Why your bottles of supplements and vitamins are a prescription for trouble.

MY MOST RATIONAL FRIENDS AND PATIENTS, the kind of people who would have wanted irrefutable evidence of WMDs before we went into Iraq, do not require such proof when it comes to taking kava, comfrey, Xango juice, or blue cohosh. Walking down the supplements section of my local Walgreens, I worry. I am convinced that there are enough vitamins and supplements being peed out into sewers and emptying into the Gulf of Mexico each day to provide for the world’s daily requirements for the next century—and to keep whales and every other marine animal from going extinct. A reasonable person seeing shelf after shelf of these bottles in a reputable pharmacy chain might believe that the leaf or tablet contains what it is said to contain, in the quantity it is meant to contain, and that it produces the effect it is meant to produce—all without adulterants. Of all of these, the last belief is what concerns me the most. My health-conscious friends who buy their drinking water at the grocery store because they do not trust tap water will swallow something labeled “all natural” or “herbal” without knowing how much lead, mercury, or cow poop they are consuming, though I must concede that all three—particularly the last—are perfectly natural.

That can’t be,” you will say. “This is Texas, not Guangdong or Bombay. Surely some agency is regulating what is in there.” The government was regulating until 1994, when Congress passed the Dietary Supplement Health and Education Act. It absolved the Food and Drug Administration from having to monitor anything that supplements the diet, including vitamins, minerals, herbs, botanicals, or amino acids. Which is why, if you recall, it was about that time when your friendly pharmacy chain began to have a full aisle dedicated to herbals and supplements. Regardless of what the product actually contains—cow poop, for example—as long as it is labeled a dietary supplement, then the manufacturer isn’t required to demonstrate efficacy or safety or even report adverse events. The FDA does require a disclaimer: You can say your cow poop promotes tonsorial growth on the scalp of men and women and even furniture; you can say that it enhances sexual vigor; you can say that it stimulates growth receptors in the male sex organ. The only thing you cannot say is that it is “intended to diagnose, treat, cure or prevent any disease.” And yet, most of us will take these supplements to do just that. I looked at the saw palmetto bottle in my medicine cabinet just to be sure. It claims only to “promote prostate health.”

Strangely, I am as guilty of this “magical” thinking as anybody. I want to believe that a pill made from some mysterious substance found in the Amazon or Africa will do all the wonderful things it claims it will do, and I would hate for it not to work from lack of belief. Indeed, the truest altar to our faith in America is our medicine cabinet. Next to the boring, white-capped, childproof amber prescription bottles that hold our blood pressure, cholesterol, and other pills (those workhorses of American medicine that have undoubtedly made us live longer) sit the flashier containers of lycopene, CoQ10, ginseng, ginkgo, shark cartilage, milk thistle, and other sacred offerings we make to the temple of the body. Don’t ask us how or why those work. We know. Have faith.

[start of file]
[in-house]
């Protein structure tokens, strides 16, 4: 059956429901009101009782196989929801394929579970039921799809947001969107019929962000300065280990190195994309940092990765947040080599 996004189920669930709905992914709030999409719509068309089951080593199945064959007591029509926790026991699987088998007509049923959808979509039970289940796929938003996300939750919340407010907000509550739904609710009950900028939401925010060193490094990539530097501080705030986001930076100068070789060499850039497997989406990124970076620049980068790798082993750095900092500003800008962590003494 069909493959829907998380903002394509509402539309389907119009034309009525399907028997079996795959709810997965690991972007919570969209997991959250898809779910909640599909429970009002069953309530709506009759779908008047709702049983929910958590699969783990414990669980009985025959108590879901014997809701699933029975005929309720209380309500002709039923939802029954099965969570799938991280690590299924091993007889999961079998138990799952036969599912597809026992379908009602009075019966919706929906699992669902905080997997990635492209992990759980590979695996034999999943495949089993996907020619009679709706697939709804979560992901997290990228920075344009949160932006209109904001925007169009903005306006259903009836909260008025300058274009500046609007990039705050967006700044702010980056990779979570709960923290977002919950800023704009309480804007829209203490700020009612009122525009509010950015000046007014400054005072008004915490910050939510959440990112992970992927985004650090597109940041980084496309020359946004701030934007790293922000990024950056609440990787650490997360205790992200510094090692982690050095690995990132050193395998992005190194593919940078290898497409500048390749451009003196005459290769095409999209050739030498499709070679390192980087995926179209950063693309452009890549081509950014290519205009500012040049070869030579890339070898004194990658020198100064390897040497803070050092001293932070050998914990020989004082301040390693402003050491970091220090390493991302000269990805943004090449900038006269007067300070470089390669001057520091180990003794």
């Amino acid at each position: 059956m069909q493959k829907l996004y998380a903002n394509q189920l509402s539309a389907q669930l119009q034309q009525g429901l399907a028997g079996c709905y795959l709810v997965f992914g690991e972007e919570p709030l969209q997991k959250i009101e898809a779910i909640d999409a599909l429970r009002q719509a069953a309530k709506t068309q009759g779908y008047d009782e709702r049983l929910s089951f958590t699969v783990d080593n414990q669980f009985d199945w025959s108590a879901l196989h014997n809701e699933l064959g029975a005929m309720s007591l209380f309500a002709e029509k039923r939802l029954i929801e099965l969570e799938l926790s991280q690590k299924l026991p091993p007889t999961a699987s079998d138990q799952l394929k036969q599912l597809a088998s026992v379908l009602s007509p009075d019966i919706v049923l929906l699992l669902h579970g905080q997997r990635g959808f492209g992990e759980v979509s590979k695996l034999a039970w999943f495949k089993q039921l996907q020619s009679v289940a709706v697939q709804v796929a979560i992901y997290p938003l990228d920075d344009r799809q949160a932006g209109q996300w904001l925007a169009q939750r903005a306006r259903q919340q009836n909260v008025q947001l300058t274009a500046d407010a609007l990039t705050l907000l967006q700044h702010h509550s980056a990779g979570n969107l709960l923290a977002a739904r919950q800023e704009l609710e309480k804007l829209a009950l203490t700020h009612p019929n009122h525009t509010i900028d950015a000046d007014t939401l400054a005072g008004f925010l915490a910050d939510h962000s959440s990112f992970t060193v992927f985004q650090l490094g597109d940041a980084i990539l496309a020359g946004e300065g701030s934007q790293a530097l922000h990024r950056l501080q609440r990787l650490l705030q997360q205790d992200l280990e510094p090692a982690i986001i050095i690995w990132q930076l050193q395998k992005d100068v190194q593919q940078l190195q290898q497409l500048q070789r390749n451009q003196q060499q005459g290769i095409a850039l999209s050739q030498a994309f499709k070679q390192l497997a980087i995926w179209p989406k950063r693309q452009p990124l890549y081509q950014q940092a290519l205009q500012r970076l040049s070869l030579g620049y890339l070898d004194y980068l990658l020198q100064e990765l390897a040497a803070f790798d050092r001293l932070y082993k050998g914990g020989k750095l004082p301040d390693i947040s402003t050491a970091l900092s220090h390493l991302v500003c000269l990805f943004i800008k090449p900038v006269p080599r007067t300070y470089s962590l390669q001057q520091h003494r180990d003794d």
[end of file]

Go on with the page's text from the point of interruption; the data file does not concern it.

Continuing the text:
As a young medical student in India, I detected in myself the early signs of a thinning scalp. The dermatology professor I went to see, a sound scientist, gave me the cold, hard facts: Genetics and testosterone were working against me. Only eunuchs were guaranteed a full head of hair. Enjoy it while you have it, he said. This capable dermatologist took away my last hope. Short of castration, which I thought was excessive, my destiny was predetermined. I had all the facts. My quest should have ended, but the wish for magic never dies. A friend who was an airline pilot and a yoga teacher (a balance of inner and outer space that I envied) recommended I see an ayurvedic physician, a man whom his family swore by. “Just see him. Have faith. You never know.” Words to that effect.

I went. I took a bus to Parry’s Corner, in Madras (a city now called Chennai), a bustling part of town where the redbrick Indo-Saracenic High Court building dating to 1892 dominates and where lawyers in black robes over white cotton shirts carried files with shoelace bindings that kept the papers from falling out. I walked down back alleys to find the good doctor’s residence. He turned out to be a septuagenarian with a reassuring, down-to-earth manner, a man with an interest in astronomy and astrology, as well as ayurveda. His office was the front room of his modest house, just inside the street, but shaded by a porch. His dark, cozy space had shelves on one side containing a few specimen jars of the kind that in medical museums hold Cyclops babies and Siamese twins, but his had leaves, tubers, powders, and seeds. Next to those were many smaller bottles of oils and various liquid distillations. Books, both English and Sanskrit, filled another wall, and a Sanskrit tome the size of the Gutenberg Bible lay open on a table. From the titles of the English books I could tell this was a well-read and well-educated man with a broad interest in science. The place had the redolence of an herbarium, the mystery of a sorcerer’s den, yet it was as warm and inviting as my grandmother’s kitchen. I told myself that when I became a licensed physician, this was what I wanted my office to look like. The dermatologist’s office with its plain walls and dull certificates in duller frames inspired no such passion.

He sat in a cane-bottomed rocking chair, in front of an old teak desk, and waited, smiling, as if he had all the time in the

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